A map located in the International Programs and Exchanges office in College Hall 104 displays the countries where students can study abroad. Photo by Erik Simkins.

A map located in the International Programs and Exchanges office in College Hall 104 displays the countries where students can study abroad. Photo by Erik Simkins.

By Alex Bacon/The AS Review

Studying in another country is something that many people think about doing when they’re in college.  Often people consider it but choose not to because they think it’s too expensive or because they get too busy with life. The office of International Programs and Exchanges (IPE) is here to help students overcome these and other obstacles.

Kaylee Knowles, a peer advisor for IPE, suggests students start looking for a program at least a year in advance.

According to Deborah Kithome, another peer advisor for IPE, there are four different approaches to studying abroad:  programs, exchanges, internships and faculty-led excursions.

Programs are open to any level of foreign language ability.  They offer on-site support to students and the time that students stay can be anywhere from three weeks to a year.

Exchanges are usually for people with a higher level of language (at least two full years of college level language classes, sometimes three).  Students on exchanges fully enroll in the foreign university.  They’re designed for students with a high level of independence.  Exchanges usually last a semester or a year.

Internships are another option for traveling or studying abroad.  There are many different kinds of internships available, depending on your interest.  The cost, aid, length of stay and support offered vary by internship.

The final option is faculty-led excursions.  These are courses taught by Western professors that take groups of students to other countries.  For example, there’s an art history class this summer that will be taught in Japan and a service-learning class in Kenya.  Past excursions have gone to places such as South Africa and the Dominican Republic.  Usually lasting six weeks, these classes count for credit at Western.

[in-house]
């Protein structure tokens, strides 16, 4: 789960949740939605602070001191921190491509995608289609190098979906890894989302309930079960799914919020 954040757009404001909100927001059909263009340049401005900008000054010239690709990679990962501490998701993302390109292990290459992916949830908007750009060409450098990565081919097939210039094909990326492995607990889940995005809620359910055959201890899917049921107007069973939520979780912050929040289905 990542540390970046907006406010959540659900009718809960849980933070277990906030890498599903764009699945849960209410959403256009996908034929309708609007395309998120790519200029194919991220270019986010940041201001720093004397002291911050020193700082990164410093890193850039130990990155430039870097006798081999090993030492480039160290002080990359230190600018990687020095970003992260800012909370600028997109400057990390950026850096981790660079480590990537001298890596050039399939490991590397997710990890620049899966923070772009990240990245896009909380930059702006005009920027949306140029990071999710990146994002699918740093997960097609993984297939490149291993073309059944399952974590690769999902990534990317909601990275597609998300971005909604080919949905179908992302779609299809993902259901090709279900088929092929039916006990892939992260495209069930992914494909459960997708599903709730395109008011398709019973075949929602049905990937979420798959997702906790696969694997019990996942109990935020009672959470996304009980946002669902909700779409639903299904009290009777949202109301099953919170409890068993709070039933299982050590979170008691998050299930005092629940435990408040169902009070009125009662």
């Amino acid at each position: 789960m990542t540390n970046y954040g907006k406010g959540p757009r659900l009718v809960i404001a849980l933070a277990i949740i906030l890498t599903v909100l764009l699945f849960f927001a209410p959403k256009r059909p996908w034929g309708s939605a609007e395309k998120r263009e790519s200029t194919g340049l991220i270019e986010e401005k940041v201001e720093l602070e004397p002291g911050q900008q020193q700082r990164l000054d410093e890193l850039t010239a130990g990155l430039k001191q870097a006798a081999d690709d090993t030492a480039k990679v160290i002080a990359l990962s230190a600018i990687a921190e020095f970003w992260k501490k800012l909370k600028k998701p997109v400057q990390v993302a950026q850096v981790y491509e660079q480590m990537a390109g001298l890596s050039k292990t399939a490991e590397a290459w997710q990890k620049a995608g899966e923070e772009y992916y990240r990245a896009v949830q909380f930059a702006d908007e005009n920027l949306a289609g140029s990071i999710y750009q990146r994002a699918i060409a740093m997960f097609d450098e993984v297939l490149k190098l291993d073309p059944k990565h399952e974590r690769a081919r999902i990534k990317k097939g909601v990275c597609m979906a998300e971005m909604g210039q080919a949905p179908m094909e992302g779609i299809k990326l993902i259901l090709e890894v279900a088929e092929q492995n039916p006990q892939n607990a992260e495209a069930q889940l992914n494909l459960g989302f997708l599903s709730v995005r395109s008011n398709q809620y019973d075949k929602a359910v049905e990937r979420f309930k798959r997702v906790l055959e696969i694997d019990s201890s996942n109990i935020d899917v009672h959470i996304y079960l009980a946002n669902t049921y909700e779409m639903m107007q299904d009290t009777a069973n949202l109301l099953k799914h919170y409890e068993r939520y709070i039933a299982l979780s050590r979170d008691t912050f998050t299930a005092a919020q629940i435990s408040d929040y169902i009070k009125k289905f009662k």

Cost varies greatly depending on which study abroad option you choose.

“For a program it is whatever the program fee is, paid directly to the program, and you pay Western only a $60 application fee and $200 concurrent enrollment fee for every quarter you are gone from Western,” Knowles said.

For an ISEP exchange, you pay only the cost of Western hosting an ISEP student.  This includes Western in-state tuition [even for out-of-state students], the cost of living in Birnam Wood and a Gold meal plan, Knowles said. “This amounts to about $5000 to $6000 for a semester.  Then there is a $345 placement fee paid to ISEP.  You then have tuition, housing and food paid for while you are abroad.”

For a direct exchange, Knowles said you pay only Western in-state tuition [even if you are from out of the state] to Western and then pay for housing, food, etcetera out-of-pocket.

Kithome said there are scholarships available, but the ones usually offered by Western are not being offered this year because of the slow economy.

The first step Kithome suggests is to decide where you want to go, when you want to go and what you want to study.  Once you’ve decided, she suggests going to an info session in the IPE office College Hall 104, on Mondays at 11 a.m. or Thursdays at 4 p.m. through fall quarter.  Session times may change next quarter.

“Apply early,” Kithome said.  There are different deadlines for each program and students that want to go through the IPE must complete two applications for study abroad, one to the program and one to IPE, Knowles said.

“The requirements to study abroad through Western Washington University’s International Programs and Exchanges office is that you are a full-time WWU student for at least one quarter, in good academic standing with a 2.5 GPA or above and have at least sophomore status by the beginning of the program,” Knowles said.

The IPE has two info sheets they consider valuable resources for beginning the process:  a frequently asked questions sheet and a “7 Easy Steps to Study Abroad” sheet.  They can be found in the IPE office. Information about all the programs and possibilities offered can be found on the Web site: www.wwu.edu/ipe.

THE INTERNATIONAL PROGRAMS AND EXCHANGES OFFICE

College Hall 104
Fall quarter information sessions: Mondays at
11 a.m. and Thursdays at 4 p.m.